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CVO/COC - An Important Document


4 min.

When importing a car, several documents are crucial. In addition to the purchase invoice, the complete, original foreign registration certificate, and the maintenance history, the Certificate of Conformity (CVO) is important. The international term for this document is the Certificate of Conformity (COC). This document contains essential technical data that simplifies the import process.

What is included in a CVO, why do you need it, and how can you obtain this document if it's not with your car? Does every car have a CVO? You can find the answers to these questions in this article.

Why is a CVO necessary?

The CVO is crucial for importing a car. When importing, you need to demonstrate the CO2 emissions to the RDW (Netherlands Vehicle Authority), and the amount of bpm (vehicle tax) to be paid to the Tax and Customs Administration is based on these emissions.

The certificate serves as the official proof of these data. Since 2013, the amount of bpm to be paid is entirely based on a car's CO2 emissions. Since 2018, cars are tested using two methods, NEDC and WLTP. When determining the bpm to be paid, you can choose the most favorable method, sometimes opting for either NEDC or WLTP, depending on which is most advantageous.

So, if you want to avoid overpaying bpm, the CVO is essential for making the bpm declaration with the correct data.

What information is included on the CVO?

The CVO is a document issued for cars produced for the European Union. It certifies that the vehicle complies with the EU's requirements for automobiles and is eligible for registration.

The certificate contains all the technical data of a specific car. Each car has its own certificate, and the CVO is issued based on the chassis number.

The most important data includes the European type approval number and the CO2 emissions. Since the introduction of WLTP, the CVO has become an even more critical document because it lists both the NEDC and WLTP emissions. Foreign registration documents usually indicate only one value and, in some cases, may not display CO2 emissions at all.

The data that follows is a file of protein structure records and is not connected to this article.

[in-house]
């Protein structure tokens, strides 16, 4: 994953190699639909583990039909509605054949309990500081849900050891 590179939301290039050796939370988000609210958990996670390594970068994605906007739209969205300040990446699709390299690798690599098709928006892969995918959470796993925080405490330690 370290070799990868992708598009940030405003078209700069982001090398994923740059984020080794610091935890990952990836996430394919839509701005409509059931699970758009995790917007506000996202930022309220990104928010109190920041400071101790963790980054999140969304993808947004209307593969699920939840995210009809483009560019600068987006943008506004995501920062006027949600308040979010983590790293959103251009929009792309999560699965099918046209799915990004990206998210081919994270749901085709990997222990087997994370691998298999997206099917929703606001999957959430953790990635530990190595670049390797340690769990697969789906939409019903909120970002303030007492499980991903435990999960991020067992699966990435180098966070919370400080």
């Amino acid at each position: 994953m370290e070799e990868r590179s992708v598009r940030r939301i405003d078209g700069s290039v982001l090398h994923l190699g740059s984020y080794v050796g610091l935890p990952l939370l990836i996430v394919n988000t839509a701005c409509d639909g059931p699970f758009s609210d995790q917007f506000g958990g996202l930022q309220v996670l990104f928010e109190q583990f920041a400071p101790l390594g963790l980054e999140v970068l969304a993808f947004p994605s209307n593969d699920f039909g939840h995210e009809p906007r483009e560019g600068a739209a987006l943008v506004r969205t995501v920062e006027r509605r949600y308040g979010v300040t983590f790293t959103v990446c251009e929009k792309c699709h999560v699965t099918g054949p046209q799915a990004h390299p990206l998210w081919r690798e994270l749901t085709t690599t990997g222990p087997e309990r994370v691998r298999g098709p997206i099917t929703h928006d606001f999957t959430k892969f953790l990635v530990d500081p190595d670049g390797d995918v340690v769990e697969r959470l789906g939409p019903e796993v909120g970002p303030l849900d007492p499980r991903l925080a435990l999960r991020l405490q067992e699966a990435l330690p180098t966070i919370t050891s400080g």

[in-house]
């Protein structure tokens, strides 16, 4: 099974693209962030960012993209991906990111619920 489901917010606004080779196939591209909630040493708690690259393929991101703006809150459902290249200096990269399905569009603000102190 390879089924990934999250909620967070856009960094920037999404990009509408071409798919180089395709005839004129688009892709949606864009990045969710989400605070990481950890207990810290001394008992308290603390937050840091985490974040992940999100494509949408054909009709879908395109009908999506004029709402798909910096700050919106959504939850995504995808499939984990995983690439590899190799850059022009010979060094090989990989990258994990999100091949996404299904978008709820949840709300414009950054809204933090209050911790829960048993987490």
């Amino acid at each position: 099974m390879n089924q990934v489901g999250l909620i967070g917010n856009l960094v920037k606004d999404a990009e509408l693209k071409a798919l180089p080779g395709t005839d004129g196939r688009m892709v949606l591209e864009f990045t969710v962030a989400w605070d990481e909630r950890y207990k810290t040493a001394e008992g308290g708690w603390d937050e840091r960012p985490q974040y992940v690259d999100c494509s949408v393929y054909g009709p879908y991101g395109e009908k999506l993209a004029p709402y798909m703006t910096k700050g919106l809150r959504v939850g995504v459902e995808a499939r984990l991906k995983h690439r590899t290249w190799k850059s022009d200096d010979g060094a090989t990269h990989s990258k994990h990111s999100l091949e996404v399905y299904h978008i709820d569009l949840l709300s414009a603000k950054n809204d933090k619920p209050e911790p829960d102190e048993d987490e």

What if there is no CVO with the car?

The CVO is only issued for cars produced for the European market. This means that for cars not intended for the European market, there will be no CVO available. For example, when importing a BMW from the United States, a problem may arise because that car was not produced for the European market.

The certificate is available only for:

  • Cars (category M1) produced after January 1, 1996, for the European market.
  • Motorcycles (category L1) produced after January 1, 2004, for the European market.
  • Commercial vehicles (category N1) produced after January 1, 2010, for the European market.

In Germany, the CVO is typically provided with every car. If it's a car produced for the European market but the document is missing, you can request the seller to provide it. If that's not possible, you can often request it through the Dutch importer or dealer.

For cars not produced for the European market, such as those intended for the United States, Japan, or the Middle East, this document does not exist. Therefore, you cannot obtain a CVO for those vehicles.

In such cases, the CO2 emissions are calculated based on a mathematical model. This usually results in a relatively high CO2 emissions value, which means you would have to pay more bpm to register the car.

Another option is to obtain an individual type approval through the RDW or a German individual inspection for the vehicle. This involves testing the vehicle to determine its CO2 emissions.

We can also assist you with these processes. For all the available options, please contact us.

Need more information? Feel free to contact us for advice at import@vdsautomotive.com or by using the contact form.